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Movie Review: Insurgent

Special to The Chronicle
Special to The Chronicle

If the goal of the sequel in a dystopian trilogy is to enhance the audience’s understanding of this fictional world and its belief system, then Insurgent missed the mark. In fact, the most noticeable difference between the plot, characters, and general feel of this film and its predecessor, is Shailene Woodley’s new haircut. Work it, girl!

I think the director Robert Schwentke even recognized that, which is why when Tris (Woodley) takes the scissors to her hair in that unnecessarily dramatic way, the next cut is to a flock of birds scattering into the air. It’s clarifying for the audience that the hair is an emotional metaphor––as opposed to the real-life actress’s style preference. But enough about her hair, there’s at least four other things of interest in the film to talk about.

Tris and hot beau Four (Theo James) are on the run along with her brother (Ansel Elgort––Woodley’s beau from The Fault in our Stars) and her frenemy (Miles Teller––Woodley’s cherry-popper from The Spectacular Now). Apparently, there are only three actors who get to work with Woodley, and it is totally not weird at all. It’s definitely not strange to see her with her brother-lover, her other-lover and Kate Winslet, whose presence continues to feel random even during this second go-round.

Jeanine (Winslet) is hunting down divergents––people who don’t fit into the sorting practice of their society––in order to preserve the repressive regime. To combat this, Dauntless (the action-faction) team up with the Factionless to take down “the man,” who in this instance is a woman in a blue dress. Bill Clinton understands the power of their kind.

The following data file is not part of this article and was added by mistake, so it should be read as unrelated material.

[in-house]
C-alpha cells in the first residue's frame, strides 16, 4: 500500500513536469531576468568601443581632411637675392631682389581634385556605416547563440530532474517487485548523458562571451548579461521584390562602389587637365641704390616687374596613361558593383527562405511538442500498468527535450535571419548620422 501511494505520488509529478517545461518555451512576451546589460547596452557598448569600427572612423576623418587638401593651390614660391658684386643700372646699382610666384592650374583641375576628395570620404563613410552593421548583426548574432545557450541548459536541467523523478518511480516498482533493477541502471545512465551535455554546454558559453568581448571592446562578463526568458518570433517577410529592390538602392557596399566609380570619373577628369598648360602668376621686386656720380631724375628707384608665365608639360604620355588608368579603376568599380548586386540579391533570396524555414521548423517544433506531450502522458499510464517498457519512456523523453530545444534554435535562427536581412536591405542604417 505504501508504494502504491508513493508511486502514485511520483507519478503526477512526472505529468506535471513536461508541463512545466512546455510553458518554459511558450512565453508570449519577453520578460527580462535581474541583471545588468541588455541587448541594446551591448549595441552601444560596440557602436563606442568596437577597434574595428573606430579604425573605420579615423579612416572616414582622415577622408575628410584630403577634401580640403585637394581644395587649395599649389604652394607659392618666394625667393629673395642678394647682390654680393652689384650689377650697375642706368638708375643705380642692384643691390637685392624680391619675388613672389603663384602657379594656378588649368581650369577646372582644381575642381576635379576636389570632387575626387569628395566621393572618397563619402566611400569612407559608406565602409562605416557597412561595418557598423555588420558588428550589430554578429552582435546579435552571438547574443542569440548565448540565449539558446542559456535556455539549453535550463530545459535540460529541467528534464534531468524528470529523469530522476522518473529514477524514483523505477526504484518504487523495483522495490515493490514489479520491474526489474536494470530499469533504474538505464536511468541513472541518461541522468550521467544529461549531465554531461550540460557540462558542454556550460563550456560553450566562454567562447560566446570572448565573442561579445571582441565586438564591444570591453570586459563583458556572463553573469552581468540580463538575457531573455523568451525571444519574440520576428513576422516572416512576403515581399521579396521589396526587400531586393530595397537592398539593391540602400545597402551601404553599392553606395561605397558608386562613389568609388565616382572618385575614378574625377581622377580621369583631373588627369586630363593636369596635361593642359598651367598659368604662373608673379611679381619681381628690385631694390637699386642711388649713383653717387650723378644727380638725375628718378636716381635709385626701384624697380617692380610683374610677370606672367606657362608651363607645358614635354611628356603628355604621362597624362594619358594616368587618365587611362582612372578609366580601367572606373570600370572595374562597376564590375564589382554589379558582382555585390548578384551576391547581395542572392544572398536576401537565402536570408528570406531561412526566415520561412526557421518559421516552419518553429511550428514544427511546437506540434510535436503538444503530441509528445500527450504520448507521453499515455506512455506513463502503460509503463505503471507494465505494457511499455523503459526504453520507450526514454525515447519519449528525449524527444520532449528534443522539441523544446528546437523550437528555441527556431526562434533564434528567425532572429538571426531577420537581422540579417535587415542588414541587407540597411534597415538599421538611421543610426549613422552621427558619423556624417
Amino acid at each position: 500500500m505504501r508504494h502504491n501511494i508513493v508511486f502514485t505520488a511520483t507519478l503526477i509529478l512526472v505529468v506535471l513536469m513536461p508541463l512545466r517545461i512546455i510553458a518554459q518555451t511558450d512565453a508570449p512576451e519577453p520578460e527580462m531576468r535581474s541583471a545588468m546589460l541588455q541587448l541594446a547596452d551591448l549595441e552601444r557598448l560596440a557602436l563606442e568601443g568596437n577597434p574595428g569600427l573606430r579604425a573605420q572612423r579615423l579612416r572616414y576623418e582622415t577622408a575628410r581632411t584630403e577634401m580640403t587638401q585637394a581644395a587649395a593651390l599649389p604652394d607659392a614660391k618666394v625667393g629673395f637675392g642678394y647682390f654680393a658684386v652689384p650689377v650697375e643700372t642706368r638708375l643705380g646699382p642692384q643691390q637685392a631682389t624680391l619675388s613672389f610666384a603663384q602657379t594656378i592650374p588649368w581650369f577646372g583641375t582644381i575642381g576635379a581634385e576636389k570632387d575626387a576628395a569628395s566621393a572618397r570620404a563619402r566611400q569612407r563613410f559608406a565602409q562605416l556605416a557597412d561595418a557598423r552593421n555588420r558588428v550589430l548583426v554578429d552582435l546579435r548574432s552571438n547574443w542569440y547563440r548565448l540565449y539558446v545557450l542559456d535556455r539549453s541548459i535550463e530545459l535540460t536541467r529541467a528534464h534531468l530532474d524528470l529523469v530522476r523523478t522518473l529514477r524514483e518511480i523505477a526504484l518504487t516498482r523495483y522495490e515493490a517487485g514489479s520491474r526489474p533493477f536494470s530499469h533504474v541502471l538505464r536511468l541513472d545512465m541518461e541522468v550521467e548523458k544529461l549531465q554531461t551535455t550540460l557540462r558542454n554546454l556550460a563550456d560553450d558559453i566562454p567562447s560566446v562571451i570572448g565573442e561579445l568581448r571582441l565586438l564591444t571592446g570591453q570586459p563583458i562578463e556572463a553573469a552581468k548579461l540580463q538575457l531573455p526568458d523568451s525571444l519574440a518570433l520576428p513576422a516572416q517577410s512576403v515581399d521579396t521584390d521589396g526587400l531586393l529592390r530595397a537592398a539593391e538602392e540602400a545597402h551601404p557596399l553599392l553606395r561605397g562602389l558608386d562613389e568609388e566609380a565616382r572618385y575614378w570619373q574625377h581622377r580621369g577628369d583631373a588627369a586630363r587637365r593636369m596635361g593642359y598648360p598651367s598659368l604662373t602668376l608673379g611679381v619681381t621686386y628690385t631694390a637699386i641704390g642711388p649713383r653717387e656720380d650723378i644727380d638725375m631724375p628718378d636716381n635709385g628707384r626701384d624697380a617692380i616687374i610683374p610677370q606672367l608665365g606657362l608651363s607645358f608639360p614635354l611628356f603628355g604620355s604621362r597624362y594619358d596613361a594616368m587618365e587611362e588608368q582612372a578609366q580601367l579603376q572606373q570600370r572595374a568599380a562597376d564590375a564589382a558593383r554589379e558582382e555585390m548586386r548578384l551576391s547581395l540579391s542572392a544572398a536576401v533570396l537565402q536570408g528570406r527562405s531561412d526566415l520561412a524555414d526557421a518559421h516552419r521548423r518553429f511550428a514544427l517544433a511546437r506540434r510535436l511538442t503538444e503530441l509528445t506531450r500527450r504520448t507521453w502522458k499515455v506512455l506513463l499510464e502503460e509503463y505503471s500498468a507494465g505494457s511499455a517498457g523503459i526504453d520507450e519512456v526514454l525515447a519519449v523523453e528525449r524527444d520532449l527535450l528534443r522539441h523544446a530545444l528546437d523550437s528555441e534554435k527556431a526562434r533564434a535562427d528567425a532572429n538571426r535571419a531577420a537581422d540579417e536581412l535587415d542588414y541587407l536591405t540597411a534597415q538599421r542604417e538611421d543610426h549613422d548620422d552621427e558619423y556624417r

Although there’s enough conflict for an entire film, the logic helming this world has problems and many of these issues have carried over from the first film. For example, it’s never addressed why divergents are perceived as dangerous, or what exactly a divergent is. Additionally, the bases of these factions don’t seem particularly different. Wouldn’t selfless people (Abnegation) also be peaceful people (Amity)? And wouldn’t those same people likely be honest (Candor)? Those pitfalls are not the fault of the film but of the source material.

However, the adaptation could have tried to incorporate some subtleties that might have made certain scenes seem less silly. Tris and Four are injected with a truth serum––which they should know is really called Veritaserum. Then the pair testifies in front of the Candor faction. This sequence presents an opportunity to make the faction about something more than literal honesty. Instead, they maintain the extreme nature of each faction at every turn, neglecting any attempts at nuance.

The story also borrows more than truth serum from JK Rowling. Jeanine draws Tris from hiding by guilting her into coming forward to protect the lives of others. There’s even an echoing all-present voice that’s used to deliver this message. Sure, that plot device is not copyrighted but in the current world of YA-novels-turned-films, you cannot go without comparison to Harry Potter, and Divergent is no Harry Potter. These stories are simply not as complex or interesting. Aside from the mystery of what on earth the third installment (which is of course coming in the form of two movies) will possibly be about, nothing about Insurgent is thought provoking.

However, Allegiant Part 1 is on its way because as far as Hollywood goes, the leading faction is money, and Shailene Woodley’s pixie cut has taken the number one spot at the box office.